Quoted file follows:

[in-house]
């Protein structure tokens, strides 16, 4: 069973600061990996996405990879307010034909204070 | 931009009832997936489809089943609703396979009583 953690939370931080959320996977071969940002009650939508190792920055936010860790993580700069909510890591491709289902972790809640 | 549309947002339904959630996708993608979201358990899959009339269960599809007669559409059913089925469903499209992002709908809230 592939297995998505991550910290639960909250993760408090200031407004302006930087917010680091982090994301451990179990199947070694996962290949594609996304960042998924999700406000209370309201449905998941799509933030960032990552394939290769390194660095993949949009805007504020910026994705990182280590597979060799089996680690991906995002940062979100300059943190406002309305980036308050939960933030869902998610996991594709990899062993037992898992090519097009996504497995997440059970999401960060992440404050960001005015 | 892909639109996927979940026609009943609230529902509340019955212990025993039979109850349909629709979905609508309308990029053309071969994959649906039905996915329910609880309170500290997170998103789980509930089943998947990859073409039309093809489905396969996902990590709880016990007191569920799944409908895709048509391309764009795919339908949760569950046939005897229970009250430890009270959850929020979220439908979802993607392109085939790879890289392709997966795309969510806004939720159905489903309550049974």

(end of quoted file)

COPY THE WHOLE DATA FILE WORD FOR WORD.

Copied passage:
[in-house]
């Protein structure tokens, strides 16, 4: 069973600061990996996405990879307010034909204070 | 931009009832997936489809089943609703396979009583 953690939370931080959320996977071969940002009650939508190792920055936010860790993580700069909510890591491709289902972790809640 | 549309947002339904959630996708993608979201358990899959009339269960599809007669559409059913089925469903499209992002709908809230 592939297995998505991550910290639960909250993760408090200031407004302006930087917010680091982090994301451990179990199947070694996962290949594609996304960042998924999700406000209370309201449905998941799509933030960032990552394939290769390194660095993949949009805007504020910026994705990182280590597979060799089996680690991906995002940062979100300059943190406002309305980036308050939960933030869902998610996991594709990899062993037992898992090519097009996504497995997440059970999401960060992440404050960001005015 | 892909639109996927979940026609009943609230529902509340019955212990025993039979109850349909629709979905609508309308990029053309071969994959649906039905996915329910609880309170500290997170998103789980509930089943998947990859073409039309093809489905396969996902990590709880016990007191569920799944409908895709048509391309764009795919339908949760569950046939005897229970009250430890009270959850929020979220439908979802993607392109085939790879890289392709997966795309969510806004939720159905489903309550049974």